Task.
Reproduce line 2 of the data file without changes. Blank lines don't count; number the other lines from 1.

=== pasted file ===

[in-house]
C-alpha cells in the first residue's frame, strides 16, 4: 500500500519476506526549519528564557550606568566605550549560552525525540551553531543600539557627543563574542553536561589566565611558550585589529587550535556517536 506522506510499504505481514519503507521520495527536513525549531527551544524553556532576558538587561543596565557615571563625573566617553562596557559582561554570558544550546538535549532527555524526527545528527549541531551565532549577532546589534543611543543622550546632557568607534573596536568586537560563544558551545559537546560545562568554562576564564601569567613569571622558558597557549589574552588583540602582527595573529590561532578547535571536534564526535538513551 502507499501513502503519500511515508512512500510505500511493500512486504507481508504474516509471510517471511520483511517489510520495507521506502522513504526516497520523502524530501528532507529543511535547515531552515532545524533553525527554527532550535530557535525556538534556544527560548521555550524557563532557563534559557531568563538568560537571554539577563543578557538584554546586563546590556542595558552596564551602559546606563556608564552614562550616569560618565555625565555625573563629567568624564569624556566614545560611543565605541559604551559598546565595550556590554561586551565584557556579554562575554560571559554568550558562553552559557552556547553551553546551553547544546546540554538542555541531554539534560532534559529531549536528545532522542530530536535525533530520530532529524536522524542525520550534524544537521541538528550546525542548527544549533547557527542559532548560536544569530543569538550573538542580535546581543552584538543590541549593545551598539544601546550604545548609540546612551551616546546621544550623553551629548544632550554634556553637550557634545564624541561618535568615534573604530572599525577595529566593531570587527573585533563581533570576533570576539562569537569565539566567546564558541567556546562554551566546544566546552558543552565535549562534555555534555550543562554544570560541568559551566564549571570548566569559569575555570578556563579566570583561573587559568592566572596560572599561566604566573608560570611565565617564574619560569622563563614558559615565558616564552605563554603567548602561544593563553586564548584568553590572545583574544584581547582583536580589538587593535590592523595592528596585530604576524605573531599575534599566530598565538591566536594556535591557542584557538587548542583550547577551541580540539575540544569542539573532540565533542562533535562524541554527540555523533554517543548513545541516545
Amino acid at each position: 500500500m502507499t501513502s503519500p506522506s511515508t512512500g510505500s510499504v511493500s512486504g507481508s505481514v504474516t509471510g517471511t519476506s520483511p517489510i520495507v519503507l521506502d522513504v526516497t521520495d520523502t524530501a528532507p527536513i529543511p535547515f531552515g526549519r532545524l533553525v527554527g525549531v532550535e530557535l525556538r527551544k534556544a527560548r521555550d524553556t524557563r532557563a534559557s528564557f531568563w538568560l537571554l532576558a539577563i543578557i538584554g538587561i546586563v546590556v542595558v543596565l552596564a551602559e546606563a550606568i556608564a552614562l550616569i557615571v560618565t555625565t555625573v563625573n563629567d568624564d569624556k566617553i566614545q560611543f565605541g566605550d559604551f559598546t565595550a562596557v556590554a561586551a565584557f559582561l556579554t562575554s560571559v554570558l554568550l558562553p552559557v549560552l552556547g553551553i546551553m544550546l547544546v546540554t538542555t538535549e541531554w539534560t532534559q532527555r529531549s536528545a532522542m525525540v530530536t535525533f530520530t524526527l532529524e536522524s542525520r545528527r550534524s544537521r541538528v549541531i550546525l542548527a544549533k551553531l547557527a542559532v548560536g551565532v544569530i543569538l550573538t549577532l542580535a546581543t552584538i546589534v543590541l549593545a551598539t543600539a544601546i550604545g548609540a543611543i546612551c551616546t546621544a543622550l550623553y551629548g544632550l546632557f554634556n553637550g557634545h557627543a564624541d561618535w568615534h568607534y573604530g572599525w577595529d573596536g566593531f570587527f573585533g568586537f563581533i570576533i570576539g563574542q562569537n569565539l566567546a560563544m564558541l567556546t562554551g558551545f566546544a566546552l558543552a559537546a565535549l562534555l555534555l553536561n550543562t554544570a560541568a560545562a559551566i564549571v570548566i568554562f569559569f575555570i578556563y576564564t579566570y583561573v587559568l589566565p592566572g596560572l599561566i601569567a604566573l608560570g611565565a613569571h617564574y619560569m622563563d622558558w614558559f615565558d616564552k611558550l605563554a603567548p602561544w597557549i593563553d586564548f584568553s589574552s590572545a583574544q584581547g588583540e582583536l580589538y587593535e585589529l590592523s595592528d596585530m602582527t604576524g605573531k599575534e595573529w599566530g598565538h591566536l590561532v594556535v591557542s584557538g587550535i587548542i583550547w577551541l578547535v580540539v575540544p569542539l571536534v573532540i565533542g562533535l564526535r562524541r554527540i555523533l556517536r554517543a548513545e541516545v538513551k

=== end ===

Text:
C-alpha cells in the first residue's frame, strides 16, 4: 500500500519476506526549519528564557550606568566605550549560552525525540551553531543600539557627543563574542553536561589566565611558550585589529587550535556517536 506522506510499504505481514519503507521520495527536513525549531527551544524553556532576558538587561543596565557615571563625573566617553562596557559582561554570558544550546538535549532527555524526527545528527549541531551565532549577532546589534543611543543622550546632557568607534573596536568586537560563544558551545559537546560545562568554562576564564601569567613569571622558558597557549589574552588583540602582527595573529590561532578547535571536534564526535538513551 502507499501513502503519500511515508512512500510505500511493500512486504507481508504474516509471510517471511520483511517489510520495507521506502522513504526516497520523502524530501528532507529543511535547515531552515532545524533553525527554527532550535530557535525556538534556544527560548521555550524557563532557563534559557531568563538568560537571554539577563543578557538584554546586563546590556542595558552596564551602559546606563556608564552614562550616569560618565555625565555625573563629567568624564569624556566614545560611543565605541559604551559598546565595550556590554561586551565584557556579554562575554560571559554568550558562553552559557552556547553551553546551553547544546546540554538542555541531554539534560532534559529531549536528545532522542530530536535525533530520530532529524536522524542525520550534524544537521541538528550546525542548527544549533547557527542559532548560536544569530543569538550573538542580535546581543552584538543590541549593545551598539544601546550604545548609540546612551551616546546621544550623553551629548544632550554634556553637550557634545564624541561618535568615534573604530572599525577595529566593531570587527573585533563581533570576533570576539562569537569565539566567546564558541567556546562554551566546544566546552558543552565535549562534555555534555550543562554544570560541568559551566564549571570548566569559569575555570578556563579566570583561573587559568592566572596560572599561566604566573608560570611565565617564574619560569622563563614558559615565558616564552605563554603567548602561544593563553586564548584568553590572545583574544584581547582583536580589538587593535590592523595592528596585530604576524605573531599575534599566530598565538591566536594556535591557542584557538587548542583550547577551541580540539575540544569542539573532540565533542562533535562524541554527540555523533554517543548513545541516545